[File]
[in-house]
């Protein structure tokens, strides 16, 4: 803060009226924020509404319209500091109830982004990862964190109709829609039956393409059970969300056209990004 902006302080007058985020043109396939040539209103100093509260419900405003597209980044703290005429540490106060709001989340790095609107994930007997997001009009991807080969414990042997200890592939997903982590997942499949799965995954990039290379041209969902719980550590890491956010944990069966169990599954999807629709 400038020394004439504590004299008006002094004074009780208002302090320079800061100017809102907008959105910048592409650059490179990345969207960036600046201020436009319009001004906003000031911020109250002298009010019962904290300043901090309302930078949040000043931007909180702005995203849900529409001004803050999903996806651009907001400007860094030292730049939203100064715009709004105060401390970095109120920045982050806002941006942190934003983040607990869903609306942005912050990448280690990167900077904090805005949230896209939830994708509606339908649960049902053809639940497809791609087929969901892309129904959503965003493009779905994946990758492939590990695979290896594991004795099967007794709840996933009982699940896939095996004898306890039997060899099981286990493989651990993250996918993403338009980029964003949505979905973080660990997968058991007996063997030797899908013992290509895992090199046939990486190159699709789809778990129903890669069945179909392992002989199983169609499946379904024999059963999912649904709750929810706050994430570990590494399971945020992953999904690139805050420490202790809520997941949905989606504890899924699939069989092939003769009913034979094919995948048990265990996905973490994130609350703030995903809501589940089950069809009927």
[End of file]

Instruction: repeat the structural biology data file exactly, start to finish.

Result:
[in-house]
């Protein structure tokens, strides 16, 4: 803060009226924020509404319209500091109830982004990862964190109709829609039956393409059970969300056209990004 902006302080007058985020043109396939040539209103100093509260419900405003597209980044703290005429540490106060709001989340790095609107994930007997997001009009991807080969414990042997200890592939997903982590997942499949799965995954990039290379041209969902719980550590890491956010944990069966169990599954999807629709 400038020394004439504590004299008006002094004074009780208002302090320079800061100017809102907008959105910048592409650059490179990345969207960036600046201020436009319009001004906003000031911020109250002298009010019962904290300043901090309302930078949040000043931007909180702005995203849900529409001004803050999903996806651009907001400007860094030292730049939203100064715009709004105060401390970095109120920045982050806002941006942190934003983040607990869903609306942005912050990448280690990167900077904090805005949230896209939830994708509606339908649960049902053809639940497809791609087929969901892309129904959503965003493009779905994946990758492939590990695979290896594991004795099967007794709840996933009982699940896939095996004898306890039997060899099981286990493989651990993250996918993403338009980029964003949505979905973080660990997968058991007996063997030797899908013992290509895992090199046939990486190159699709789809778990129903890669069945179909392992002989199983169609499946379904024999059963999912649904709750929810706050994430570990590494399971945020992953999904690139805050420490202790809520997941949905989606504890899924699939069989092939003769009913034979094919995948048990265990996905973490994130609350703030995903809501589940089950069809009927």